30 Years to Life in Prison — But are they Really Guilty? NJ Reviews More Cases
State Attorney General Gurbir Grewal could soon announce plans to create a new “conviction review unit” that would examine claims of innocence by individuals convicted of serious crimes in New Jersey.
Last spring, Grewal's office convened a panel to examine whether such a unit should be formed after two men — Eric Kelley and Ralph Lee, who were convicted in 1996 of killing a video store worker — had their convictions overturned in 2017 as a result of DNA evidence.
Vanessa Potkin, the director of post-conviction litigation at the Innocence Project, who worked for nine years to have Kelley's conviction overturned, said creating such a unit would be a major step forward.
"Prison is an awful place and just imagine being there when you’re actually innocent and being there for decades," she said. "But also there’s a huge public safety factor because if the wrong person is in prison then the right person has not been prosecuted.”
She said sometimes, even when DNA evidence is presented that clears someone of committing a crime, prosecutors may appeal the finding in court for several years.
Potkin said the job of a prosecutor is to seek justice and the truth, but some prosecutors lose sight of this because in our criminal justice system, “you’re rewarded by winning trials and obtaining convictions.”
She believes we need to change the incentives that are built into the criminal justice system.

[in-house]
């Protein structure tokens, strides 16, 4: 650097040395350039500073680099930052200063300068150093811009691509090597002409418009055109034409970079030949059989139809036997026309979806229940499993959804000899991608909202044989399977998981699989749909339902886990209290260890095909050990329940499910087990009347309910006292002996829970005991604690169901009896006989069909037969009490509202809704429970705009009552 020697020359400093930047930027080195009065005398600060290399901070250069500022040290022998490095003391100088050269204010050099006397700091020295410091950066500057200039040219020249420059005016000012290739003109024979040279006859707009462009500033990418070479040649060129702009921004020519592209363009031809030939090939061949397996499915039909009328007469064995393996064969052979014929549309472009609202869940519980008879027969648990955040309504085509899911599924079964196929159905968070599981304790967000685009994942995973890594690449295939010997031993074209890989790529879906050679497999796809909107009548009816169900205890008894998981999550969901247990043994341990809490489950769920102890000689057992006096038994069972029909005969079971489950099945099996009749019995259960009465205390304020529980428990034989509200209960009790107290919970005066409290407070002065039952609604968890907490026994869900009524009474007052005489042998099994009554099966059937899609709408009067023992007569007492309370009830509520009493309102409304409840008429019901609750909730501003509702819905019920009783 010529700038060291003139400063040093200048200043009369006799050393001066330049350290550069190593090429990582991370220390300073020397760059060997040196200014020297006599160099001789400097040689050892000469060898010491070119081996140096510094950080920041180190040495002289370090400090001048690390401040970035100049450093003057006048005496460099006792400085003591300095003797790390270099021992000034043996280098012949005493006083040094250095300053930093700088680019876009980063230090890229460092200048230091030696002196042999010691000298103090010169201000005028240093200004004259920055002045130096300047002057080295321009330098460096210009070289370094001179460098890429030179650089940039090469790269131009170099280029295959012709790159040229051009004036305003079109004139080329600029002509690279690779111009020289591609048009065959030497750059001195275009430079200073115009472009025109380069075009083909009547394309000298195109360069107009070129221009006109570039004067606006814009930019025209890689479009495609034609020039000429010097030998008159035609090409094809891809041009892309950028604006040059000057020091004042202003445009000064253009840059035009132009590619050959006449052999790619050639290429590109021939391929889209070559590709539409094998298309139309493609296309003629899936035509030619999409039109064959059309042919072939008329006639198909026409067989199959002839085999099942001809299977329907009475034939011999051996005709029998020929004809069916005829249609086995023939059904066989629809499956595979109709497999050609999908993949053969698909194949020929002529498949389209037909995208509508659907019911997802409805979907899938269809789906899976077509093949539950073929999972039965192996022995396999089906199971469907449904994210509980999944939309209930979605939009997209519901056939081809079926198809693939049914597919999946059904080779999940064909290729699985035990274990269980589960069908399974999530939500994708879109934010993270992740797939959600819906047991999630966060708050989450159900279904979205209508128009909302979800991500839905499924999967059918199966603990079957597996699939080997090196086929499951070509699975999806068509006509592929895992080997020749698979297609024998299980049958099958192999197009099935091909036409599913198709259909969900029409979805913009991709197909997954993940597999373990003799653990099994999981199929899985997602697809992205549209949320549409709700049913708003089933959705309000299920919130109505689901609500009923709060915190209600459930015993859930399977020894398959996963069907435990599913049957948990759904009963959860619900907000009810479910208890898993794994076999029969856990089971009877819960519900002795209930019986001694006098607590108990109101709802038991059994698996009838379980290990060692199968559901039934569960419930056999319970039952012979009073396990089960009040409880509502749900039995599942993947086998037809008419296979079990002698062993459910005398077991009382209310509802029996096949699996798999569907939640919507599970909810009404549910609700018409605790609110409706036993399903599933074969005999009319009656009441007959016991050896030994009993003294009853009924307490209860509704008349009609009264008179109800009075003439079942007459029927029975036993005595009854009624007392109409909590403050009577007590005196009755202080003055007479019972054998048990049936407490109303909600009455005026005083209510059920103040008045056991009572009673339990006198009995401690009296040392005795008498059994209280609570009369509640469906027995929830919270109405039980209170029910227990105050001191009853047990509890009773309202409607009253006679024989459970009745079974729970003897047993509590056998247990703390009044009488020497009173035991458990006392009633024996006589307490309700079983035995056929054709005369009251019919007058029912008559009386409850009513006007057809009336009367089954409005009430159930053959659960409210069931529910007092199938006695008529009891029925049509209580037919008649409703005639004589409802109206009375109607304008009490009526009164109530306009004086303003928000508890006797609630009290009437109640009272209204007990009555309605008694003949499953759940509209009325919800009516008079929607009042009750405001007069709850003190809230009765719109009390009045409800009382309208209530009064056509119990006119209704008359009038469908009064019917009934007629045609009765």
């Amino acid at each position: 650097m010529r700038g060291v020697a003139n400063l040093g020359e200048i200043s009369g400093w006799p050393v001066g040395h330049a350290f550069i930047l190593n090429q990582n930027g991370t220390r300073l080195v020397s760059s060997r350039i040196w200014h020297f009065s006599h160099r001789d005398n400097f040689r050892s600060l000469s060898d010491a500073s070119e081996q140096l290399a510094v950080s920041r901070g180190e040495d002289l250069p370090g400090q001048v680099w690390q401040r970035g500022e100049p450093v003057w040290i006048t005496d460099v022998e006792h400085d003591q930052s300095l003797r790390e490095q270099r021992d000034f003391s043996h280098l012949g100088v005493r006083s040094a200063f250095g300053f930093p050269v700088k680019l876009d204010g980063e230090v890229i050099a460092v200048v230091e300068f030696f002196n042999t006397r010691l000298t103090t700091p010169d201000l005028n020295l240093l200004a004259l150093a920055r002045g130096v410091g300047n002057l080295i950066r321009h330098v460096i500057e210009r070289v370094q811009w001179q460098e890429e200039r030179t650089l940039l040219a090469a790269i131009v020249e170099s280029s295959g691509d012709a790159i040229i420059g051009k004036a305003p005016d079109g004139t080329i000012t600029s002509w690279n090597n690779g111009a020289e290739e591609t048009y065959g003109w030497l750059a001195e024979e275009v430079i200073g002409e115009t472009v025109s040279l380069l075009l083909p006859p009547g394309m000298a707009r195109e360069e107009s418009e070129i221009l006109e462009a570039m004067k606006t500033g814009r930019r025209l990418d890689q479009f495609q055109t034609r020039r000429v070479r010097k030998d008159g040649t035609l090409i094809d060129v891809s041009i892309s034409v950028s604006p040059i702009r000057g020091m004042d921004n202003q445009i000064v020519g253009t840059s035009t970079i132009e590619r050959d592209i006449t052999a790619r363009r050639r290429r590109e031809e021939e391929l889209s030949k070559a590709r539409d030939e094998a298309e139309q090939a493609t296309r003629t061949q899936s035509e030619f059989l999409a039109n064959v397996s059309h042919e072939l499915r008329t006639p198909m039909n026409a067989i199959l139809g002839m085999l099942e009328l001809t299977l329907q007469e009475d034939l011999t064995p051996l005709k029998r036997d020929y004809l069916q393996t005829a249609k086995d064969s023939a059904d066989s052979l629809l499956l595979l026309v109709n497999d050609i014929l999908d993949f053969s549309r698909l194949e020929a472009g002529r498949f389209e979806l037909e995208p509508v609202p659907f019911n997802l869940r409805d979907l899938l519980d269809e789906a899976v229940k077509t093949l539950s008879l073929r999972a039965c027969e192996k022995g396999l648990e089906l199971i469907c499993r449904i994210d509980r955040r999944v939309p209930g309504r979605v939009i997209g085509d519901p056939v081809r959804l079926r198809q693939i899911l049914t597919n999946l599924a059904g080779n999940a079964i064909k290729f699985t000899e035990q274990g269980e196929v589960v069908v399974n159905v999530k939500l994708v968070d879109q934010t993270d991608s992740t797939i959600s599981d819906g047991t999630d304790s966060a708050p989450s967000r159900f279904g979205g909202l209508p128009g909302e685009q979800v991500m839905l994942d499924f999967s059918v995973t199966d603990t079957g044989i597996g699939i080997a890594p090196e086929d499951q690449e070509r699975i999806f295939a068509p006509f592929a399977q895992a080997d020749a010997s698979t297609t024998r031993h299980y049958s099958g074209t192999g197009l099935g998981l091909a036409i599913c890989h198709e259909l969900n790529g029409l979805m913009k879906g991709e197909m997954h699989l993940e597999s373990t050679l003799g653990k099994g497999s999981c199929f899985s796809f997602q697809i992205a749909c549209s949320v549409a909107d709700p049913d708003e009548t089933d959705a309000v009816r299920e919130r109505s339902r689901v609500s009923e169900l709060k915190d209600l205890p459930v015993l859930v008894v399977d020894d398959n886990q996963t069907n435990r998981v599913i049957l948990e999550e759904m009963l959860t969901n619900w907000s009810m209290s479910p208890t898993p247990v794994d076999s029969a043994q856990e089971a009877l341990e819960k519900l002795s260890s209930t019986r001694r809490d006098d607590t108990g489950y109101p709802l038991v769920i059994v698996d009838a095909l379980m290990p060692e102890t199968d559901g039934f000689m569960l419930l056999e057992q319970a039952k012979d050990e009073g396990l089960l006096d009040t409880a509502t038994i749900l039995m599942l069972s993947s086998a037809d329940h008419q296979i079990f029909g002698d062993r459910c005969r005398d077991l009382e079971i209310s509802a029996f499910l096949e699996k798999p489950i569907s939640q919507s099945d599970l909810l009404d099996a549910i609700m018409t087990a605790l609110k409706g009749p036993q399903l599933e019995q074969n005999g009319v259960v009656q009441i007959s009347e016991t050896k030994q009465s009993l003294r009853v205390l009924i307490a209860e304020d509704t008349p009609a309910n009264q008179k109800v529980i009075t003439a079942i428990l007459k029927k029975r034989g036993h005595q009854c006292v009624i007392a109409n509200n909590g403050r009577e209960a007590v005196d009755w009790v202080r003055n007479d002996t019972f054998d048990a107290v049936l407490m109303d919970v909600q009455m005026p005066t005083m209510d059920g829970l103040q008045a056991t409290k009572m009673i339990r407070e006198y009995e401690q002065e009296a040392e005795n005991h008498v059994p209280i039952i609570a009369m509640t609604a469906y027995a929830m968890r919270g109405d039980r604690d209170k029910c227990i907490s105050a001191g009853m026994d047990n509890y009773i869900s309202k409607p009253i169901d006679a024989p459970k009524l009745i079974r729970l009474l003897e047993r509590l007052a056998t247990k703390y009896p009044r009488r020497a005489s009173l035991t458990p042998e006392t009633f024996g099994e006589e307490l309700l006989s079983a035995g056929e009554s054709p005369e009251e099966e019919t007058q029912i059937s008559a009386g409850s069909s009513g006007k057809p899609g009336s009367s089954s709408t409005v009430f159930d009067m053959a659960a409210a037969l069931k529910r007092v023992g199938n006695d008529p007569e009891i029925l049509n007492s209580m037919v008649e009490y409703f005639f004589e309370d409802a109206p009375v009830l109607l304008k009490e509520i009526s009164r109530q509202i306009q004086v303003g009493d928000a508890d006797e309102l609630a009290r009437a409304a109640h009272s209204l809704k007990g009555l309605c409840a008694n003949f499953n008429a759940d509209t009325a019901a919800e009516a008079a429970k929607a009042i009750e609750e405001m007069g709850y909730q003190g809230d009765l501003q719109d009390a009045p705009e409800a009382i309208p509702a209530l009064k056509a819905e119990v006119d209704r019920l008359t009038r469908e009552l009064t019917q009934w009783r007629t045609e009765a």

“In many prosecutor’s offices, you get promoted by winning cases, not by dismissing cases because you don’t think there’s enough evidence to go forward.”
She said the incentives that should be embraced by the system are using sound science to uncover the truth in order to determine what really happened in a case.
“Many times wrongful convictions aren’t innocent mistakes but they are the culmination of many missteps and oftentimes misconduct," she said.
Since 1989, there have been 37 cases in New Jersey where someone convicted of a serious crime was proven to have been innocent and had their conviction overturned. Nationally, the number is 2,296.
The Innocence Project has about 5,000 requests from inmates to have their cases reviewed, including a few hundred from New Jersey.
The Innocence Project reviews cases by looking at past police reports and reading trial transcripts.
She noted most of the cases that are taken on by the Innocence Project are ones where DNA evidence was obtained at the crime scene but it’s estimated that less than 10 percent of violence crimes have any DNA.